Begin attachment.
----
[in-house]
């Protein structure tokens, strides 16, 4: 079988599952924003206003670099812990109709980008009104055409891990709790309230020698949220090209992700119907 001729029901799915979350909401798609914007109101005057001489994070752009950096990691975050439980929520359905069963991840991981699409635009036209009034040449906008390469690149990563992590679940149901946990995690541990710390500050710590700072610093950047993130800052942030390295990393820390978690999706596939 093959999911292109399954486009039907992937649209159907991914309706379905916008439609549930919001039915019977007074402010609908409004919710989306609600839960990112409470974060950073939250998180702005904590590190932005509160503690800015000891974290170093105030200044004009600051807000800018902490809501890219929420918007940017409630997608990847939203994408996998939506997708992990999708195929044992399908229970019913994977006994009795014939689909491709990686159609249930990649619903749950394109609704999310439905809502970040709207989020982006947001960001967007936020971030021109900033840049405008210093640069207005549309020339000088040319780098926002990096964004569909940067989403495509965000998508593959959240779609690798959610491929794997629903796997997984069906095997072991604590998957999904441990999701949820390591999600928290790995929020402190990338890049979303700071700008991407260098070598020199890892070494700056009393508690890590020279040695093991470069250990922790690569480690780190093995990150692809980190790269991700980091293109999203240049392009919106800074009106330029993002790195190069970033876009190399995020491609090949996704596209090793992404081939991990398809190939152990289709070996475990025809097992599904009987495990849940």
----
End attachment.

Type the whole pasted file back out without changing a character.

[in-house]
């Protein structure tokens, strides 16, 4: 079988599952924003206003670099812990109709980008009104055409891990709790309230020698949220090209992700119907 001729029901799915979350909401798609914007109101005057001489994070752009950096990691975050439980929520359905069963991840991981699409635009036209009034040449906008390469690149990563992590679940149901946990995690541990710390500050710590700072610093950047993130800052942030390295990393820390978690999706596939 093959999911292109399954486009039907992937649209159907991914309706379905916008439609549930919001039915019977007074402010609908409004919710989306609600839960990112409470974060950073939250998180702005904590590190932005509160503690800015000891974290170093105030200044004009600051807000800018902490809501890219929420918007940017409630997608990847939203994408996998939506997708992990999708195929044992399908229970019913994977006994009795014939689909491709990686159609249930990649619903749950394109609704999310439905809502970040709207989020982006947001960001967007936020971030021109900033840049405008210093640069207005549309020339000088040319780098926002990096964004569909940067989403495509965000998508593959959240779609690798959610491929794997629903796997997984069906095997072991604590998957999904441990999701949820390591999600928290790995929020402190990338890049979303700071700008991407260098070598020199890892070494700056009393508690890590020279040695093991470069250990922790690569480690780190093995990150692809980190790269991700980091293109999203240049392009919106800074009106330029993002790195190069970033876009190399995020491609090949996704596209090793992404081939991990398809190939152990289709070996475990025809097992599904009987495990849940």